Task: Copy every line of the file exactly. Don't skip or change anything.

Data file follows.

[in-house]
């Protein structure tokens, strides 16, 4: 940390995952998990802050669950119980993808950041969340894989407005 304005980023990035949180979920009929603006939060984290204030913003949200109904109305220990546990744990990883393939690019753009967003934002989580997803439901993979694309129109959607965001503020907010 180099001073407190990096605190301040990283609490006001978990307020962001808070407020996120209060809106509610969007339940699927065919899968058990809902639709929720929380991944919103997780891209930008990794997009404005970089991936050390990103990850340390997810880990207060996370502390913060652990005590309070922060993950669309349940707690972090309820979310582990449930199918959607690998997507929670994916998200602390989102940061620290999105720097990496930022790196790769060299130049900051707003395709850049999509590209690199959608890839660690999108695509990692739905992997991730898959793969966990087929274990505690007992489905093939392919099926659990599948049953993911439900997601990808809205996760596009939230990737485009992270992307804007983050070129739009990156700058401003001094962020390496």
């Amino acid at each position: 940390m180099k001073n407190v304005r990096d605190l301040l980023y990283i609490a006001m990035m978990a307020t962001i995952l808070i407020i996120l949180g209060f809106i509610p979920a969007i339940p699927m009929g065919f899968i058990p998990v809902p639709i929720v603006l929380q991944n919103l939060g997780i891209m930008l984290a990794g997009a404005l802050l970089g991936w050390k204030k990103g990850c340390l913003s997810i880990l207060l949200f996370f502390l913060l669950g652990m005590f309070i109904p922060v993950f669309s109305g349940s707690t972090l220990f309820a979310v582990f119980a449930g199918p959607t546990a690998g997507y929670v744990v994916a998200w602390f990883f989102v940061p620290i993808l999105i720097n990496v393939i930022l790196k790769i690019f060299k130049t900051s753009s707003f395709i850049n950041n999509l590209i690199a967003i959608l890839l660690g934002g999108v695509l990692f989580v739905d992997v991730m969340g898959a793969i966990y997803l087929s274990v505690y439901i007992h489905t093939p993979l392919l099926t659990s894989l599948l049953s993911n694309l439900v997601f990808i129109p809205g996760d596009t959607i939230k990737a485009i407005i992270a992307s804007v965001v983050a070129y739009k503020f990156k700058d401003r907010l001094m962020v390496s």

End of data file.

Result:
[in-house]
């Protein structure tokens, strides 16, 4: 940390995952998990802050669950119980993808950041969340894989407005 304005980023990035949180979920009929603006939060984290204030913003949200109904109305220990546990744990990883393939690019753009967003934002989580997803439901993979694309129109959607965001503020907010 180099001073407190990096605190301040990283609490006001978990307020962001808070407020996120209060809106509610969007339940699927065919899968058990809902639709929720929380991944919103997780891209930008990794997009404005970089991936050390990103990850340390997810880990207060996370502390913060652990005590309070922060993950669309349940707690972090309820979310582990449930199918959607690998997507929670994916998200602390989102940061620290999105720097990496930022790196790769060299130049900051707003395709850049999509590209690199959608890839660690999108695509990692739905992997991730898959793969966990087929274990505690007992489905093939392919099926659990599948049953993911439900997601990808809205996760596009939230990737485009992270992307804007983050070129739009990156700058401003001094962020390496």
């Amino acid at each position: 940390m180099k001073n407190v304005r990096d605190l301040l980023y990283i609490a006001m990035m978990a307020t962001i995952l808070i407020i996120l949180g209060f809106i509610p979920a969007i339940p699927m009929g065919f899968i058990p998990v809902p639709i929720v603006l929380q991944n919103l939060g997780i891209m930008l984290a990794g997009a404005l802050l970089g991936w050390k204030k990103g990850c340390l913003s997810i880990l207060l949200f996370f502390l913060l669950g652990m005590f309070i109904p922060v993950f669309s109305g349940s707690t972090l220990f309820a979310v582990f119980a449930g199918p959607t546990a690998g997507y929670v744990v994916a998200w602390f990883f989102v940061p620290i993808l999105i720097n990496v393939i930022l790196k790769i690019f060299k130049t900051s753009s707003f395709i850049n950041n999509l590209i690199a967003i959608l890839l660690g934002g999108v695509l990692f989580v739905d992997v991730m969340g898959a793969i966990y997803l087929s274990v505690y439901i007992h489905t093939p993979l392919l099926t659990s894989l599948l049953s993911n694309l439900v997601f990808i129109p809205g996760d596009t959607i939230k990737a485009i407005i992270a992307s804007v965001v983050a070129y739009k503020f990156k700058d401003r907010l001094m962020v390496s």